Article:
(CNN) — Inside America’s jails and prisons there’s a delicate balance at play, weighing the usual demands of a typically crowded inmate population against the potent reality of an ongoing coronavirus pandemic. These precautions have mostly come in the form of single celling detainees, quarantining individuals who are either sick or symptomatic, reducing the overall population by releasing nonviolent low-level offenders and more.
In places like Chicago’s Cook County Jail, summertime spikes in detainees are typical, usually coinciding with violence in the warmer months, meaning that the “delicate balance” they’ve put in place to protect against coronavirus quickly gets thrown off.
“I’m probably 500 people away from where this can’t work,” said Cook County Sheriff Tom Dart. “There are all these interlinking parts here where there’s not unlimited beds, there’s not unlimited space, there’s not unlimited correctional staff to watch them.” On a month-to-month basis, the jail is already beginning to see an uptick in the average number of detainees they’re getting, according to data provided by the jail.
It means the jail may have to lose one of their main precautions of single celling and go back to putting two in a cell, following general Centers for Disease Control and Prevention guidance that those who have recovered from coronavirus are not as likely to be infectious.
That would mean pulling from a pool of detainees siloed in the jail’s quarantine bootcamp, created specifically for the pandemic to separate out those who are sick.
“With us being detainees they’re doing the best that they can with soaps, hand sanitizers, making sure we keep everything clean,” said Michael Allen, a detainee being housed in a specific part of the “camp” for those who have recovered from coronavirus. “I would just like to say I hope it comes to an end real soon.”
‘We were in a war’
The number of confirmed cases at the jail went from 38 detainees in late March to over 250 just a week and a half later. In total, since their first confirmed cases in mid-March, more than 500 detainees ended up testing positive, seven of them died. More than 400 employees tested positive cumulatively as well, and three of them died.
“When I look back, it feels like the fog of war. We were in a war,” said Dr. Connie Mennella, Chairperson of the Department of Correctional Health with Cermak Health Services in Cook County. “There wasn’t specific guidance on what to do in jails,” she continued, “We knew it wasn’t if coronavirus was coming to the jail, if it’s in the city of Chicago, it’s coming to the jail.”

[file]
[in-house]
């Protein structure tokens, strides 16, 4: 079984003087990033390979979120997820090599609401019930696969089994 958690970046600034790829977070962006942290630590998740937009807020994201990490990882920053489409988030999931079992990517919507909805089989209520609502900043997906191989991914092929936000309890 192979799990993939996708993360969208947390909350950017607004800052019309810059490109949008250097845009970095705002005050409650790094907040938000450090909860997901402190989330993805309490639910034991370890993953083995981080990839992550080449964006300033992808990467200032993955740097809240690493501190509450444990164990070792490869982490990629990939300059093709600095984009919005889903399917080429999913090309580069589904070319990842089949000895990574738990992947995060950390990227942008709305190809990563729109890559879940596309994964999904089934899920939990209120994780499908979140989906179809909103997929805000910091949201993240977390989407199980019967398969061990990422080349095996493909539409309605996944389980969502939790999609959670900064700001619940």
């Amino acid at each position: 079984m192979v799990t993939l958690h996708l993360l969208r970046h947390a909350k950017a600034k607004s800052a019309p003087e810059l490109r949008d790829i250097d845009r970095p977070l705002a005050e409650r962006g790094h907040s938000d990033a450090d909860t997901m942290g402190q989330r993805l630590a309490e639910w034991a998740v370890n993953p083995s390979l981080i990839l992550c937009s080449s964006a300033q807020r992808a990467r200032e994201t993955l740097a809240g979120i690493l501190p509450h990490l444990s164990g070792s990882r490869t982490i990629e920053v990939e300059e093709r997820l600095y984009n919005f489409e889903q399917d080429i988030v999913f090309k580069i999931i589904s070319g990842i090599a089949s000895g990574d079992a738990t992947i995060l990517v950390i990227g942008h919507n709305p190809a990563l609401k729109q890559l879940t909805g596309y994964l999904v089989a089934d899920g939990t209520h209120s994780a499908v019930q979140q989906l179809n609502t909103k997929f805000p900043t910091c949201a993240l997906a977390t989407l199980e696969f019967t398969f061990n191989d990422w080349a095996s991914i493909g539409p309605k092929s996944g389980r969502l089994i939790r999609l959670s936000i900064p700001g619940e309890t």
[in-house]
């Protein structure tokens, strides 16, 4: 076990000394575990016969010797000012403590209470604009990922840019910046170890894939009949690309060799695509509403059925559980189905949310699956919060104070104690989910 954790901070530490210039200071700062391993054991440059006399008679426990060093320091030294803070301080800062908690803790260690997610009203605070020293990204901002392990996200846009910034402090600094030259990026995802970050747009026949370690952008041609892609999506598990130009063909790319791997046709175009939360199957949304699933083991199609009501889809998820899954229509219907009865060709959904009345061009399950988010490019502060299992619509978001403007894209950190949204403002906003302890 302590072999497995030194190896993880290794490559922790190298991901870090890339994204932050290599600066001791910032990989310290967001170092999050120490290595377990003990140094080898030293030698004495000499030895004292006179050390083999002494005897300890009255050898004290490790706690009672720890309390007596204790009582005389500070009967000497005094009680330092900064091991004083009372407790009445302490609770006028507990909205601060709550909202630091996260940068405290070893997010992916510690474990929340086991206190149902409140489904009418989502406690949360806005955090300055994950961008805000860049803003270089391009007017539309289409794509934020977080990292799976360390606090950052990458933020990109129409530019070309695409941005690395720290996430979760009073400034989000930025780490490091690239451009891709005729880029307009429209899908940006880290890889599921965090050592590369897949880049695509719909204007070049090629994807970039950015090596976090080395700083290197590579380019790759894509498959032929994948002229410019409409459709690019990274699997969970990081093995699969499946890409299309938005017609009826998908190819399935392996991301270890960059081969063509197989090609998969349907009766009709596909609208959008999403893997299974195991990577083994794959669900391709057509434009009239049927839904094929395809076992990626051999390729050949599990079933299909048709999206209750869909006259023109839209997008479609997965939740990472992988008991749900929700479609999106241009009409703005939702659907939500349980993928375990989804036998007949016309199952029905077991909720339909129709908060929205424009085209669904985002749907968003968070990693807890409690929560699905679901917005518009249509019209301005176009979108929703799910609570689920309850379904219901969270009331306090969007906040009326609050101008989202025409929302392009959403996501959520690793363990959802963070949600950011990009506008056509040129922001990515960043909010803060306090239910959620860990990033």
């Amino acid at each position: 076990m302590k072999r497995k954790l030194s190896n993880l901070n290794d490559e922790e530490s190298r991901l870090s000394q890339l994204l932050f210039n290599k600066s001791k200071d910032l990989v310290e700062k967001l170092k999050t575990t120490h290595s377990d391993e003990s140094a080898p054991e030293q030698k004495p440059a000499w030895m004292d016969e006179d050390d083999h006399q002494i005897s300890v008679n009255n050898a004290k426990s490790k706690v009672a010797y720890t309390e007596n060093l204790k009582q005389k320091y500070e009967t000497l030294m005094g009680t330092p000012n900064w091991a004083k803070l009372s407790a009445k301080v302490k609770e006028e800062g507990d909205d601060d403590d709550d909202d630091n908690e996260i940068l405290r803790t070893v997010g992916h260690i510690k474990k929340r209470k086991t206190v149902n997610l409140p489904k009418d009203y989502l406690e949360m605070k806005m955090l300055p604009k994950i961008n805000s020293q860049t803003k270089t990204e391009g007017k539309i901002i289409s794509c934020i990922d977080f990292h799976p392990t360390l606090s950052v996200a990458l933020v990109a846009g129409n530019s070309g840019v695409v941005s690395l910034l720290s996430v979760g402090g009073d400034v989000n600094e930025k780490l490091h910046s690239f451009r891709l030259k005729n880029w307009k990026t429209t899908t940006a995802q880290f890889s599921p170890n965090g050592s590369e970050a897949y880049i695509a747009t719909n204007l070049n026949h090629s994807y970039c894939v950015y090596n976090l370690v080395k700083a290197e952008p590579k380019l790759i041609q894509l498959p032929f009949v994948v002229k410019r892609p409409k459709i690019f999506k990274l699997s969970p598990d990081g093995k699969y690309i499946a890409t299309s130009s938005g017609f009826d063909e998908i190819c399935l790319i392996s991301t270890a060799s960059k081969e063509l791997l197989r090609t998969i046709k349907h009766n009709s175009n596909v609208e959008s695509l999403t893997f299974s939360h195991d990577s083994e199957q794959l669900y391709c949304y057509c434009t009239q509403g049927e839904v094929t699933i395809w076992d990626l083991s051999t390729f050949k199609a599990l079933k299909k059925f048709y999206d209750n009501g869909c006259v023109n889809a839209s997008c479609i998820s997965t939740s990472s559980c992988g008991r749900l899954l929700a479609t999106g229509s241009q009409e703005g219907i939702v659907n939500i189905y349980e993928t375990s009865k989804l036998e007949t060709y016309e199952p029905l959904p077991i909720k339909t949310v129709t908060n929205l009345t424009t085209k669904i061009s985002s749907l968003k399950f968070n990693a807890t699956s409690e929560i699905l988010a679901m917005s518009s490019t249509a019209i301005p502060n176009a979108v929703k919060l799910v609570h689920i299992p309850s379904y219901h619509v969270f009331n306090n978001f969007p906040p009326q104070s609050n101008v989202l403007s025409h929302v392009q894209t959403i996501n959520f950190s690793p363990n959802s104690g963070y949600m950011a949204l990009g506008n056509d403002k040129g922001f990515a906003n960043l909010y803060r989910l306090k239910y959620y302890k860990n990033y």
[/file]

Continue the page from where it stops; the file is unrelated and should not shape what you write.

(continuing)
Since then, the numbers have gone from what once was a more than 90% positivity rate down to less than one, according to data provided by Cook County Health. Now the jail is arming itself with one of the biggest weapons any jail in the United States now has at its disposal, testing.
“A lot of them say ‘I don’t have it, I’m not sick.’ You may not be sick but you may have Covid-19,” said Victoria Furlow, an intake screener at the jail.
“You don’t have to be symptomatic, you don’t have to be a risk factor, we’re going to test you for Covid,” said Dr. Mennella.
Between May 8 and June 20, more than 85% of all their newly confirmed cases were identified during the intake process.
But it’s not just what’s happening on the inside, a lot of the population control comes from choosing whether to send someone to jail in the first place. By mid-April, Cook County jail had released about a fourth of its entire population and even months later it remains among its lowest headcount in history.
“We have a jail that can only maintain a limited population because of Covid-19 and we should be making sure that our attention is going after those that are causing harm to our community,” said Kim Foxx, Cook County State’s Attorney. “Our number one priority is making sure that jail does not become a hotspot once again.”
‘No one else was testing’
At one point in early April, the jail was labeled by one newspaper as “the largest known source for coronavirus infections” in the country, a title Dart contended was unfair for one simple reason, “No one else was testing.”
“We’re all sitting there saying to ourselves, what did we do wrong?” questioned Dart. “It comes back to the only thing we did wrong is that we were transparent.”
Since then, there have been outbreaks that have far surpassed Cook County’s cumulative total. Outside Columbus, Ohio, more than 1,300 inmates tested positive for coronavirus across three facilities in mid-April, with over 1,000 at the Marion Correctional Institution alone.
It’s hardly an unfamiliar story either in places like jails where sheer numbers combined with a lack of space make social distancing much more difficult than it is in the outside world. In total, just under 50,000 inmates nationwide have tested positive for coronavirus over the course of this pandemic, and at least 585 have died as a result of Covid-19, according to data compiled by The Marshall Project, a non-profit journalism organization collecting data on Covid-19 infections in state and federal prisons.
“In this crisis is an opportunity,” said Lenore Anderson, President of the Alliance for Safety and Justice, an organization that works in finding alternatives to incarceration. “The opportunity is to flip script on public safety, to do a 180 here and to really focus on what does it look like when we spend our investments on public health.”
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